RADICORE v2.03.0 released02 April 2017
RADICORE v2.02.0 released01 February 2017
RADICORE v2.01.0 released01 November 2016
The use of Cascading Style Sheets within Radicore22 April 2008
How to implement Two Factor Authentication01 February 2008
Support for PHP4 dropped, support for PHP7 started01 October 2016
Why you should build your web application back-to-front06 January 2013
What is the 3-Tier Architecture?14 October 2012
DB or not DB, that is the question05 March 2017
On not using the "right" standards13 December 2016
Who can benefit from RADICORE?
RADICORE is not for end-users who hope to build applications without the aid of programmers, nor is it a tool for novices. If you are already an experienced application developer but want to try a tool that can help you build your applications at a faster rate and with more features, then RADICORE could be worth looking at.
As an absolute minimum you are expected to have the following:
- Knowledge of the PHP language (doh!).
- A development machine with the following:
- A working web server such as Apache. If you don't know what a web server is then RADICORE is not for you.
- A working RDBMS, one that is supported by Radicore (go here for a current list). If you don't know what an RDBMS is then RADICORE is not for you.
- Radicore uses a different database schema for each subsystem, so it will be a waste of time loading it into an environment which only allows a single database.
- A working script which outputs "Hello World". If you cannot even achieve this simple task then RADICORE is DEFINITELY NOT for you.
- It may also be extremely useful to have a proper IDE with an interactive debugger instead of a plain vanilla text editor.
- The ability to design an application. You cannot just play with RADICORE and hope that an application will mysteriously materialise out of thin air. If you don't know what "designing an application" involves, then RADICORE is not for you.
- The ability to design and build an application database which is properly normalised. This will enable the database structure to be imported into the Data Dictionary so that it can be used to generate the components in the business layer. If your database structure is wrong then all of the components in the business layer will be wrong, and not even RADICORE will be able to make a silk purse out of a sow's ear. If you don't know what "normalising a database" means then RADICORE is not for you.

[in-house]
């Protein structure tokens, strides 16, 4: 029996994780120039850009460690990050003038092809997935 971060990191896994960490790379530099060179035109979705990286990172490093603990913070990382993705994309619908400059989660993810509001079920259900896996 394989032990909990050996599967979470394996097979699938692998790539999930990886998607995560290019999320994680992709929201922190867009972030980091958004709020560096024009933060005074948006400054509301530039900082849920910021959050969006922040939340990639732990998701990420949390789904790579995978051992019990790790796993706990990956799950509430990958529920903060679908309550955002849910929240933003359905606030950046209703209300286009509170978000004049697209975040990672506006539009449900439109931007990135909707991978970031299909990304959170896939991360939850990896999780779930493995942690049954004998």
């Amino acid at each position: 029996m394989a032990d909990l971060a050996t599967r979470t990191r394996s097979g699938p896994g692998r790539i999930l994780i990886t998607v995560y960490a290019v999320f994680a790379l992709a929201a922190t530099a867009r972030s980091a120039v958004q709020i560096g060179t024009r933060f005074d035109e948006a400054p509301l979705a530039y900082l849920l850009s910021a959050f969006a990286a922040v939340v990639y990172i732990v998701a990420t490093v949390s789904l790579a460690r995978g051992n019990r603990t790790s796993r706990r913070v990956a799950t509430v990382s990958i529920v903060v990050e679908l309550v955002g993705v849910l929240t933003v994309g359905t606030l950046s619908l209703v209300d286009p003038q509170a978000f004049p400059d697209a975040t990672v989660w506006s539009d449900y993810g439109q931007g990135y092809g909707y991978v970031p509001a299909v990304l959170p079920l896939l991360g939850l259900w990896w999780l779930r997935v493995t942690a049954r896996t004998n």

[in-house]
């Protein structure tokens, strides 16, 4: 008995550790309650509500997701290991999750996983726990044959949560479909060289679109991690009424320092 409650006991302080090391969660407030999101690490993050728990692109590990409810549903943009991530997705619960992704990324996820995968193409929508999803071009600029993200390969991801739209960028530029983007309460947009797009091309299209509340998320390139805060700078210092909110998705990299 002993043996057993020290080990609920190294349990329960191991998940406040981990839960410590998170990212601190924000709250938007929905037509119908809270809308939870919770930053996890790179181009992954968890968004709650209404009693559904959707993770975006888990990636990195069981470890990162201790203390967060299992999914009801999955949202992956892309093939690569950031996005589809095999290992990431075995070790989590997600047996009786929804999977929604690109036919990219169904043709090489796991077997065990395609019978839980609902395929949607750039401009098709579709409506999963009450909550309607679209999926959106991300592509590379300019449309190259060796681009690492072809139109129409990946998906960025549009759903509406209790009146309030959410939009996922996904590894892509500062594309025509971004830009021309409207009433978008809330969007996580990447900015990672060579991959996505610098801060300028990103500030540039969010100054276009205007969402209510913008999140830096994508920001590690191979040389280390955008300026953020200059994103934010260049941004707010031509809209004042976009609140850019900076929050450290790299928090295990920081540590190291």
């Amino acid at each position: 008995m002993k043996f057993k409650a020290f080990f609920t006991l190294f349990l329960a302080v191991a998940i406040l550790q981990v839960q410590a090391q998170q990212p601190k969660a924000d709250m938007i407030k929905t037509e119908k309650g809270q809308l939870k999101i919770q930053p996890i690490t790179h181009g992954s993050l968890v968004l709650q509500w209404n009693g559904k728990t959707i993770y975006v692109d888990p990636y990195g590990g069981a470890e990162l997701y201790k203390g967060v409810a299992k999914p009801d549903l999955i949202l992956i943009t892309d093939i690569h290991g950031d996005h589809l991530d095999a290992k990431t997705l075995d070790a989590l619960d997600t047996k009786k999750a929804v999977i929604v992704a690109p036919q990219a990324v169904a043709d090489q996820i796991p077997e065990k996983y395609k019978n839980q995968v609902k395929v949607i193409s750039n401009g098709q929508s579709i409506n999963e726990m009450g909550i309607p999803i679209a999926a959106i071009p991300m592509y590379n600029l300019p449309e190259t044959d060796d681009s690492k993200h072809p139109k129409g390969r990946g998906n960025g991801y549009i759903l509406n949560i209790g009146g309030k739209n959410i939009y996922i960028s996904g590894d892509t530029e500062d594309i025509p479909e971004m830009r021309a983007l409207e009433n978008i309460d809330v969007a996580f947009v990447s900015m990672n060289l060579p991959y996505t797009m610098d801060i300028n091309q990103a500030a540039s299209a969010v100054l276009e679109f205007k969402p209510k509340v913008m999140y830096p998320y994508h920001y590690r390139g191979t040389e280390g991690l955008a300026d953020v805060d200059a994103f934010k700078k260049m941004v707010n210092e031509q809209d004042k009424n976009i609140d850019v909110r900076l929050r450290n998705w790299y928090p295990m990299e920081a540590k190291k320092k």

Prior knowledge of the following technologies is not required as RADICORE either comes with them built in, or constructs them automatically:
- (X)HTML - all the output is generated automatically during the XSL transformation process, so there is no need (or even the ability) to include any HTML code in any component.
- CSS - all style in the HTML output is controlled through CSS files, and a default file is supplied with the product.
- XML - all XML documents are generated dynamically by standard code within the framework and passed immediately to the XSL transformation process, so no developer intervention is required. XML documents can be written to disk to aid in any debugging.
- XSL - a comprehensive series of XSL stylesheets are delivered with the product and are available for immediate use.
- SQL - all query strings which access the database are constructed at run-time using standard algorithms. There is the option to have all query strings written to disk to aid in any debugging, or to see what is currently being generated so that it can be customised.
- PDF - if output is required in a printable format then pre-built transaction patterns will do it for you. All that is needed is a simple script which identifies which piece of data goes where on the output document.
The following areas of customisation are available (to people with the relevant skills):
- The "look" of the application may be customised by amending the CSS file. It is possible to provide a library of alternative CSS files as the framework has the facility which allows each individual user to select the one that he/she prefers.
- Individual SQL SELECT statements may be customised by supplying alternative values which will be used instead of the defaults.